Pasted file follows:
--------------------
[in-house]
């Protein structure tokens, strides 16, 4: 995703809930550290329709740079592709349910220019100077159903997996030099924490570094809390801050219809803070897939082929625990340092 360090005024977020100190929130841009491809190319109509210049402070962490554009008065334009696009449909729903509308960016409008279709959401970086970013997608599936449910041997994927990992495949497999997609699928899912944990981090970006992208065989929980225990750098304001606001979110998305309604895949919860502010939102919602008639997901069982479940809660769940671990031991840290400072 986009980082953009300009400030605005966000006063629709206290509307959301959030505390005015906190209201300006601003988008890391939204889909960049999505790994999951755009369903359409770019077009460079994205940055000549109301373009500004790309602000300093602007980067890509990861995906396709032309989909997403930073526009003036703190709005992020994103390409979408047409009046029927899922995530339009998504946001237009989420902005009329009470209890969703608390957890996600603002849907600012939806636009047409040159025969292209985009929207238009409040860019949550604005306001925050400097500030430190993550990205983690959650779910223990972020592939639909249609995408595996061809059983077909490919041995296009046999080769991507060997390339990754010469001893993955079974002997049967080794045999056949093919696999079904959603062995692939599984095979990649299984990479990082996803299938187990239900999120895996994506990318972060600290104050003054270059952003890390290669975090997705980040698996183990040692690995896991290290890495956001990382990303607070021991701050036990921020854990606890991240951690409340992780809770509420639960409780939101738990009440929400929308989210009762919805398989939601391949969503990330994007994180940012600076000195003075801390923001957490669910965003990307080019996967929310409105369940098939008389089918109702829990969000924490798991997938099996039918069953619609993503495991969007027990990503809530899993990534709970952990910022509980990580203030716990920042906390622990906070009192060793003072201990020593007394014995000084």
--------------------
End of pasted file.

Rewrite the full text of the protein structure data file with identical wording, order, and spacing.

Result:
[in-house]
């Protein structure tokens, strides 16, 4: 995703809930550290329709740079592709349910220019100077159903997996030099924490570094809390801050219809803070897939082929625990340092 360090005024977020100190929130841009491809190319109509210049402070962490554009008065334009696009449909729903509308960016409008279709959401970086970013997608599936449910041997994927990992495949497999997609699928899912944990981090970006992208065989929980225990750098304001606001979110998305309604895949919860502010939102919602008639997901069982479940809660769940671990031991840290400072 986009980082953009300009400030605005966000006063629709206290509307959301959030505390005015906190209201300006601003988008890391939204889909960049999505790994999951755009369903359409770019077009460079994205940055000549109301373009500004790309602000300093602007980067890509990861995906396709032309989909997403930073526009003036703190709005992020994103390409979408047409009046029927899922995530339009998504946001237009989420902005009329009470209890969703608390957890996600603002849907600012939806636009047409040159025969292209985009929207238009409040860019949550604005306001925050400097500030430190993550990205983690959650779910223990972020592939639909249609995408595996061809059983077909490919041995296009046999080769991507060997390339990754010469001893993955079974002997049967080794045999056949093919696999079904959603062995692939599984095979990649299984990479990082996803299938187990239900999120895996994506990318972060600290104050003054270059952003890390290669975090997705980040698996183990040692690995896991290290890495956001990382990303607070021991701050036990921020854990606890991240951690409340992780809770509420639960409780939101738990009440929400929308989210009762919805398989939601391949969503990330994007994180940012600076000195003075801390923001957490669910965003990307080019996967929310409105369940098939008389089918109702829990969000924490798991997938099996039918069953619609993503495991969007027990990503809530899993990534709970952990910022509980990580203030716990920042906390622990906070009192060793003072201990020593007394014995000084």